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2 “talk up” Bride Flight

New Zealand's Milford Sound. Milford Sound, on...

By: Nicole

There is an ongoing joke between Jen and I. Jen is movie fanatic, especially with foreign films. I don’t know where she finds these films, most I have never heard of. She will call me up the next day and tell me about the latest viewing.

Jen has the great ability to “talk up” a film. The tone of her voice is exasperated and excited that it’s “the best film I’ve seen in a long time”! Okay, well, I guess I should watch this film also. More often than not, the film in my opinion, was “the worst film I have ever seen”. I want my wasted time back!

BRIDE FLIGHT is an exception. In fact, I will go on record and say that it is outstanding. The complexity of friendships intertwined over the course of a lifetime, is the basic theme of this Post WWII Dutch drama. Four young adults– three women and one man make a secret pact.

As Jen mentioned, the period costume truly defines each character and their position in society. Besides the beautiful location scenery, what I loved the most was the character study. The film was well written in its subject matter keeping the viewer engaged with its subtle suggestions as to why decisions were made the way they were, and to whether those were the right decisions. Decisions of passion over fidelity, finding inner strength, overcoming guilt, discovering what society expects of women and family traditions that are passed down through the generations. Will the characters “secret pact” hold strong?

I agree with Jen on this one. Watch it. Bride Flight, a romantic drama about adjusting to a life you never thought you would live.

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Bride Flight women defined by their dress

When winter has taken its toll, I find myself mining for french or italian films. The titles stream in from netflix or the library. I sit and watch midday, while children toil away at school. This is how I discovered Cinema Paradiso.  The eloquent visual collage at the end of that film pierces my heart every time!

I don’t know a lot about Dutch films but I discovered a good one recently. BRIDE FLIGHT by Music Box Films is a story of three women and their friend Frank. This unlikely match-up percolates during a post WWII flight from Holland to New Zealand. They become fast friends and their paths cross numerous times throughout the film. The story line is based on real life events surrounding The Last Great Air Race from London to Christchurch in 1953. KLM Airlines was the winner and aboard their plane were 40 Dutch immigrants who were in search of a better life, many of them meeting up with their fiancés, who had already settled into the local landscape. The press named the flight “BRIDE FLIGHT”.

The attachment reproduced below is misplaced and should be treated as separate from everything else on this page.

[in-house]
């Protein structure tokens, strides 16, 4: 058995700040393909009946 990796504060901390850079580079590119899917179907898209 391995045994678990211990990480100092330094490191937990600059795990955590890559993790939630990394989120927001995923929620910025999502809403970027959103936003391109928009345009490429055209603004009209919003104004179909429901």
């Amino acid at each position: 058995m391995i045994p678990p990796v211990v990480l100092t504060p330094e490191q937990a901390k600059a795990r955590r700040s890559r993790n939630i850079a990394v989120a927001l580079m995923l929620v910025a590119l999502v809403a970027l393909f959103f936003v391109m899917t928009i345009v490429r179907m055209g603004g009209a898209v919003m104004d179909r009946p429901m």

What struck me were the clothing styles for each of the women characters. Ada is from farm stock. She is simple but pure in her demeanor through and through. Esther is the polar opposite. She gets off the bus in Christchurch and her presence is shocking in comparison to the grey streets that reflect the sullen cloud cover. Marjorie dresses “smart” and is always ready for adventure. Her style is like a chic camper girl. And Frank, well he is Frank, from the opening scene to the final credits. He is always confident and sure of himself which makes for a very successful character.

The story is a lovely weave of friendship and trust. The costume designer did a fabulous job portraying these characters. After all, it is the most expensive Dutch film ever made.

The Softer Side of the Shedd Aquarium

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By: Jen

The beaux art details of the Shedd Aquarium in Chicago are stunning when you take the time to wander the main entryway to the museum. But on a softer side, the Jellies Exhibit was equally stunning– supple and more fluid than I imagined. Although there aren’t any jellyfish images within the decorative architectural elements of the building, you can imagine how marine life must have inspired the designers when these motifs were conceptualized.

You enter the exhibit in darkness. Like a moth to a flame, you are attracted to brightly colored tanks that compliment the various species of the jellyfish. Deep cobalt blue enhances the transparent whiteness of the jellies floating about. Further into the exhibit you see tanks with pink backgrounds and the jellies are adorned with ruffle like tentacles. The ruffles reminded me of french lace. The most surprising were the specimens that looked like natural light bulbs!

The Jellies exhibit runs through May 28th, 2012. Order your tickets in advance to bypass very long ticket lines! Teachers get complimentary admission to the general museum. You can request a teacher pass online in advance or just bring your credentials and visit the will call line. The staff at the museum is very helpful. They are enthusiastic about their work.

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